Now he was ready to make his mark on the business world.

Even C.V. Starr himself — who hired Mr. Greenberg and later hand-picked him as the successor to the company he founded in Shanghai in 1919 — could not have imagined what a mark it would be.

Mr. Greenberg began to build AIG as a Starr subsidiary, then in 1969, he took it public. The company would, at its peak, achieve a market cap of some $180 billion and cement its place as the largest insurance and financial services company in history.

This month, Mr. Greenberg travels to China to celebrate the 100th anniversary of C.V. Starr & Co. That visit occurs at a prickly time in U.S.-Sino relations, as the Trump administration levies tariffs on hundreds of billions of dollars in Chinese goods and China retaliates.

In September, Risk & Insurance® sat down with Mr. Greenberg in his Park Avenue office to hear his thoughts on the centennial of C.V. Starr, the dynamics of U.S. trade relationships with China and the future of the U.S. insurance industry as it faces the challenges of technology development and talent recruitment and retention, among many others. What follows is an edited transcript of that discussion.

R&I: One hundred years is quite an impressive milestone for any company. Celebrating the anniversary in China signifies the importance and longevity of that relationship. Can you tell us more about C.V. Starr’s history with China?

Hank Greenberg: We have a long history in China. I first went there in 1975. There was little there, but I had business throughout Asia, and I stopped there all the time. I’d stop there a couple of times a year and build relationships.

When I first started visiting China, there was only one state-owned insurance company there, PICC (the People’s Insurance Company of China); it was tiny at the time. We helped them to grow.

I also received the first foreign life insurance license in China, for AIA (The American International Assurance Co.). To date, there has been no other foreign life insurance company in China. It took me 20 years of hard work to get that license.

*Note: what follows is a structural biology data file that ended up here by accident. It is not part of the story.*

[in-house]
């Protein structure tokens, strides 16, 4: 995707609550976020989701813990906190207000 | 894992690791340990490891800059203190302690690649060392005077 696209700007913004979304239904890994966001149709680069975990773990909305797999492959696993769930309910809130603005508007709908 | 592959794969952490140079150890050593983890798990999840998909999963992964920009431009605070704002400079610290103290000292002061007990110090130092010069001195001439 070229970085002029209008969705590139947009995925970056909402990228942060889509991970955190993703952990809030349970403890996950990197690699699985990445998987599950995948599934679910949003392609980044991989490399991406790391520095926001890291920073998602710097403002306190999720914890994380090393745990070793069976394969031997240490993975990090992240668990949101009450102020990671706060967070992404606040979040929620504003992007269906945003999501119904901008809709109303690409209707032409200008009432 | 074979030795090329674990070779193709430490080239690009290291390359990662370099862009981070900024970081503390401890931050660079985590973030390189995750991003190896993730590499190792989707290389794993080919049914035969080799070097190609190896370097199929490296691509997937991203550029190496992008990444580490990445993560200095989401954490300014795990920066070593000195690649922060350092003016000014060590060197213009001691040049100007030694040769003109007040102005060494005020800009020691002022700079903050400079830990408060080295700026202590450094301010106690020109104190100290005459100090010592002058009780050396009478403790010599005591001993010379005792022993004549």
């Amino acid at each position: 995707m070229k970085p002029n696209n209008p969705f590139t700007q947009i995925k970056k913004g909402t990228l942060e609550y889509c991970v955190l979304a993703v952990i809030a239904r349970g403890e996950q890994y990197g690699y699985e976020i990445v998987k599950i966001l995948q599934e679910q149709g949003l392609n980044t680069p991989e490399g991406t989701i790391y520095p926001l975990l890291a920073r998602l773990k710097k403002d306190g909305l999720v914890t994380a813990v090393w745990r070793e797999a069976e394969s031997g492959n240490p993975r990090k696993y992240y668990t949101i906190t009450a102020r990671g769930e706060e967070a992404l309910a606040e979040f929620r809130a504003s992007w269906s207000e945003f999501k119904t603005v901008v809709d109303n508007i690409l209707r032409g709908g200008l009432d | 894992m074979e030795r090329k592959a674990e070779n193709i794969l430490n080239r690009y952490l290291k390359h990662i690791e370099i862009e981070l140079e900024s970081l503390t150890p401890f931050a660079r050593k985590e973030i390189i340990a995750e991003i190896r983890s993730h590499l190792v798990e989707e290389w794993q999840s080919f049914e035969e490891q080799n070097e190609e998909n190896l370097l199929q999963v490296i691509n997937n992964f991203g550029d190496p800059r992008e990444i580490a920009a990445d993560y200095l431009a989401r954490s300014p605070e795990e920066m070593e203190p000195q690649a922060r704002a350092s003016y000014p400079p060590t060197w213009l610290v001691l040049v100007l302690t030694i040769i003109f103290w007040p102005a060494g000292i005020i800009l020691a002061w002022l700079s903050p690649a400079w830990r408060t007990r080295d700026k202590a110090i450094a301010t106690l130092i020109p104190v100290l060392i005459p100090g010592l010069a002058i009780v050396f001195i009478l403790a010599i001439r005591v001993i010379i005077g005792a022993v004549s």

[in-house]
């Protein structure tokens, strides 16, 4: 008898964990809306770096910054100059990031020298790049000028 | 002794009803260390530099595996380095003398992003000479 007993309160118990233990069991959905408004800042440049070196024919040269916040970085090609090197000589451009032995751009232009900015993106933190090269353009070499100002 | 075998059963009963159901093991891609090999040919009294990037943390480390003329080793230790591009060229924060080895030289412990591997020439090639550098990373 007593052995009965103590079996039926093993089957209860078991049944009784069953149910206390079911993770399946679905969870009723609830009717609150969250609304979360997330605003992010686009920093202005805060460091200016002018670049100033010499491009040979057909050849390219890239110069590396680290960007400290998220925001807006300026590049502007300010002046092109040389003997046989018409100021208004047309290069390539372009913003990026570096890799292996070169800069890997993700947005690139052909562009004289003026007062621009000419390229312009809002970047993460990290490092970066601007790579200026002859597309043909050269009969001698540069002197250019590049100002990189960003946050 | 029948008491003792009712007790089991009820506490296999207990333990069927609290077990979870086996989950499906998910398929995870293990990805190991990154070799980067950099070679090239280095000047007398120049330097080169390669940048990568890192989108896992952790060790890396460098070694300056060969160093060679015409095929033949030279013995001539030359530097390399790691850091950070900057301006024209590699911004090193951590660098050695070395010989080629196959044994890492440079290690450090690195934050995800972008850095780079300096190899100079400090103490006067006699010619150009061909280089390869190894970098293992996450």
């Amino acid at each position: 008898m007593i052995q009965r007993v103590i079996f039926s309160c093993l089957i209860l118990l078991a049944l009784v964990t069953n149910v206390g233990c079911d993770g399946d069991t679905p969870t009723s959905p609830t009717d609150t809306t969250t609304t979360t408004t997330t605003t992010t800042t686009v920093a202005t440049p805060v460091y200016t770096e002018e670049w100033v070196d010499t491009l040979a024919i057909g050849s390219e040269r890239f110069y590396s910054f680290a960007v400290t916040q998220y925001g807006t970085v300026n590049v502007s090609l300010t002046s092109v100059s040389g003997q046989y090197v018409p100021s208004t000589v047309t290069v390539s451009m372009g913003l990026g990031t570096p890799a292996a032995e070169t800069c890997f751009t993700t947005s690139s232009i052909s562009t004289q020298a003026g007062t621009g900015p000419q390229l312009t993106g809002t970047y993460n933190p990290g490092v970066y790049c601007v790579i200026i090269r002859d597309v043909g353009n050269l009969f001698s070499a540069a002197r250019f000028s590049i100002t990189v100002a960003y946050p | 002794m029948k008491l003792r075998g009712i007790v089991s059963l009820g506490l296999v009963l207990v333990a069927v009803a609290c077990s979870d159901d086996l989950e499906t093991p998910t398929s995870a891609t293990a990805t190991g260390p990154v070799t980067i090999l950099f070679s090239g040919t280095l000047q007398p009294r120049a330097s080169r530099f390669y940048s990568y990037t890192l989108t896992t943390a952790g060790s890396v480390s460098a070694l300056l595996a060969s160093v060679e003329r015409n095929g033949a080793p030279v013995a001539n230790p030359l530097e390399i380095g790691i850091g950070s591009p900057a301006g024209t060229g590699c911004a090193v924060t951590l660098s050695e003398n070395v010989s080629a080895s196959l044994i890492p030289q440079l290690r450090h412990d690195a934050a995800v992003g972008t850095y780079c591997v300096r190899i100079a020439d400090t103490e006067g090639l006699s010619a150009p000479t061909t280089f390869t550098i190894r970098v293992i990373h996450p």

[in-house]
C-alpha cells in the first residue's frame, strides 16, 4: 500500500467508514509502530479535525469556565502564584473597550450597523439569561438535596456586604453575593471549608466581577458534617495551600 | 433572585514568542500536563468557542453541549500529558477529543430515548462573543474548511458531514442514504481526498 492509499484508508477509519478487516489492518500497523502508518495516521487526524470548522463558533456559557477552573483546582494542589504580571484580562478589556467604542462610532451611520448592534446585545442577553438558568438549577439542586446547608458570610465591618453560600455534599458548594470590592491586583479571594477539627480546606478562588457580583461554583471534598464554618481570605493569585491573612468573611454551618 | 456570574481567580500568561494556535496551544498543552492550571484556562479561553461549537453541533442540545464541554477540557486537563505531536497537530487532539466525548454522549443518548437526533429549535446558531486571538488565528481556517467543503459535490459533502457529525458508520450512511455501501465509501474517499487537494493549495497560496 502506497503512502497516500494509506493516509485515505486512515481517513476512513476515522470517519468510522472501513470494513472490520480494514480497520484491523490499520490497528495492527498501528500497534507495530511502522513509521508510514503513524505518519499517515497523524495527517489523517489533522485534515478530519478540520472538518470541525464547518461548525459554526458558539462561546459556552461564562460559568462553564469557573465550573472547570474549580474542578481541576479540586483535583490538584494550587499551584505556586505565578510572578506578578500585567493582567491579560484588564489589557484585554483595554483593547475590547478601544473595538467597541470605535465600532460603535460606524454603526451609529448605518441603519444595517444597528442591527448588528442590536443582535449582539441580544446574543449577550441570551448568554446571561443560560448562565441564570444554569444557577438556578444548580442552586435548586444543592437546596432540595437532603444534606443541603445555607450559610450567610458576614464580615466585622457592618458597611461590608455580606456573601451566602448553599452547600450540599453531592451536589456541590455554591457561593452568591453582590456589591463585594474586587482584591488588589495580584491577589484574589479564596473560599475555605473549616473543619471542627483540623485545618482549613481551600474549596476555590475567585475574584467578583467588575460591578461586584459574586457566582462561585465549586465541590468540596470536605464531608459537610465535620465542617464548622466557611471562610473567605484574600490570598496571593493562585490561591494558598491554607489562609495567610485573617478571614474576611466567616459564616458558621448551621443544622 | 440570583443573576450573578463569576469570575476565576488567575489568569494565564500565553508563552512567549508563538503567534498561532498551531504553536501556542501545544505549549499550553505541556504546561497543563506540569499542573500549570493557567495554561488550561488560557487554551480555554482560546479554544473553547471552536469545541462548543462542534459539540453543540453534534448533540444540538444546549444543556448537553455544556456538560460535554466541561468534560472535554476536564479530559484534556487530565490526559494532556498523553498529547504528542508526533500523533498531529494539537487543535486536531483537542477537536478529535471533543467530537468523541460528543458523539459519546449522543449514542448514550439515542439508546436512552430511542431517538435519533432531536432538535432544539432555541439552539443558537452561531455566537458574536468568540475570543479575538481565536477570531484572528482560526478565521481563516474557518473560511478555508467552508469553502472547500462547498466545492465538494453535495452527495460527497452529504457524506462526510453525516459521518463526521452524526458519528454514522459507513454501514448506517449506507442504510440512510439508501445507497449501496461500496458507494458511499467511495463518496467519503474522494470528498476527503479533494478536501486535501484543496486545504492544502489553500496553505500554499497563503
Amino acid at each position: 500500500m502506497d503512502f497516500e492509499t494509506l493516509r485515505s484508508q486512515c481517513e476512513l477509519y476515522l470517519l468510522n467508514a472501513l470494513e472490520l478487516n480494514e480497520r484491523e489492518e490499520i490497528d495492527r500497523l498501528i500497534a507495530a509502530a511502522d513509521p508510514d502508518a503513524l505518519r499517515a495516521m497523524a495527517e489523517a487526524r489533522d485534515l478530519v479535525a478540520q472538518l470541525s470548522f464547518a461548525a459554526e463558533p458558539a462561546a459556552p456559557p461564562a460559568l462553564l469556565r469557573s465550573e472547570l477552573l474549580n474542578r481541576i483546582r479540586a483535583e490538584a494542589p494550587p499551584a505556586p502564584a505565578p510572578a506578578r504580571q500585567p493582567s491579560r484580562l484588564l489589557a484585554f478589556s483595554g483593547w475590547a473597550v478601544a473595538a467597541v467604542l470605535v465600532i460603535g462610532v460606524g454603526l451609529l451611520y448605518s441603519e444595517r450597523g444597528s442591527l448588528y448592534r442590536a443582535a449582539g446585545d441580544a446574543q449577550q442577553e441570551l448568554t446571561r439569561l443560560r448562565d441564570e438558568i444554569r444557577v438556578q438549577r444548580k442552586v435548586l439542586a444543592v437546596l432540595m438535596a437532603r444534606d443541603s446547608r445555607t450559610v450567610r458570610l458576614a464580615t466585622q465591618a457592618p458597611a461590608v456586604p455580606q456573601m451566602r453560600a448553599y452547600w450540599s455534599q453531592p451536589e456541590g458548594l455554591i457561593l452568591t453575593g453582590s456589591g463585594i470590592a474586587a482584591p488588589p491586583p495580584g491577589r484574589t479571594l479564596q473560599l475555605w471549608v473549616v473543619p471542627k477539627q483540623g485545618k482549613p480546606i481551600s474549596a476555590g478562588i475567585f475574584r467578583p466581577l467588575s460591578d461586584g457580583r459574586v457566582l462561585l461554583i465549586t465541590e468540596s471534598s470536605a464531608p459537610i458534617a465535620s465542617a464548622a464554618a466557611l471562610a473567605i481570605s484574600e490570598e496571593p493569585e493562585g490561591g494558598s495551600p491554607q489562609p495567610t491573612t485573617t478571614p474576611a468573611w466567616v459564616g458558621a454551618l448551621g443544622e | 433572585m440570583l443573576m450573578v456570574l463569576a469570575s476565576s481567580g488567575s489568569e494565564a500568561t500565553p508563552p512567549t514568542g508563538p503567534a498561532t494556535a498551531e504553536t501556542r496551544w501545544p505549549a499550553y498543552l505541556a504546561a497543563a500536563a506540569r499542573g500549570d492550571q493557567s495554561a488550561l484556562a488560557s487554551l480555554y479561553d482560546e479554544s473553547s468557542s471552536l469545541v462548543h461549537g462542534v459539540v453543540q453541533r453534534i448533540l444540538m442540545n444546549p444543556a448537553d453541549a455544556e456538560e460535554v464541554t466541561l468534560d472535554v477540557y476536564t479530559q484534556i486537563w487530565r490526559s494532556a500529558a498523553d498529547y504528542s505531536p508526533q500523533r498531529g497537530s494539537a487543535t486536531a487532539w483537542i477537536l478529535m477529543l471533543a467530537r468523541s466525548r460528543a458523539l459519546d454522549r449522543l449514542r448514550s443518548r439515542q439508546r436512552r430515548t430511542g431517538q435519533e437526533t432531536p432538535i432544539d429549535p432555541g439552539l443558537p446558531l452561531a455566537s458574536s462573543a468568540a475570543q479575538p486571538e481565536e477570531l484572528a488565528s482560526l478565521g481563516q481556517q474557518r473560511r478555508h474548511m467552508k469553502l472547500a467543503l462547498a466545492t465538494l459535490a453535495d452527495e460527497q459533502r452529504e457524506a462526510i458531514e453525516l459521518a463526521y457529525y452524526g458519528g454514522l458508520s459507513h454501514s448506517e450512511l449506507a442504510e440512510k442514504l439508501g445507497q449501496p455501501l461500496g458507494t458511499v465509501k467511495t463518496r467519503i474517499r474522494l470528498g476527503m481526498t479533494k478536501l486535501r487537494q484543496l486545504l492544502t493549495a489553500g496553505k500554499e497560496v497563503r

We also introduced an agency system in China. They had none. Their life company employees would get a salary whether they sold something or not. With the agency system of course you get paid a commission if you sell something. Once that agency system was installed, it went on to create more than a million jobs.

R&I: So Starr’s success has meant success for the Chinese insurance industry as well.

Hank Greenberg: That’s partly why we’re going to be celebrating that anniversary there next month. That celebration will occur alongside that of IBLAC (International Business Leaders’ Advisory Council), an international business advisory group that was put together when Zhu Rongji was the mayor of Shanghai [Zhu is since retired from public life]. He asked me to start that to attract foreign companies to invest in Shanghai.

“It turns out that it is harder [for China] to change, because they have one leader. My guess is that we’ll work it out sooner or later. Trump and Xi have to meet. That will result in some agreement that will get to them and they will have to finish the rest of the negotiations. I believe that will happen.” — Maurice “Hank” Greenberg, chairman and CEO, C.V. Starr & Co. Inc.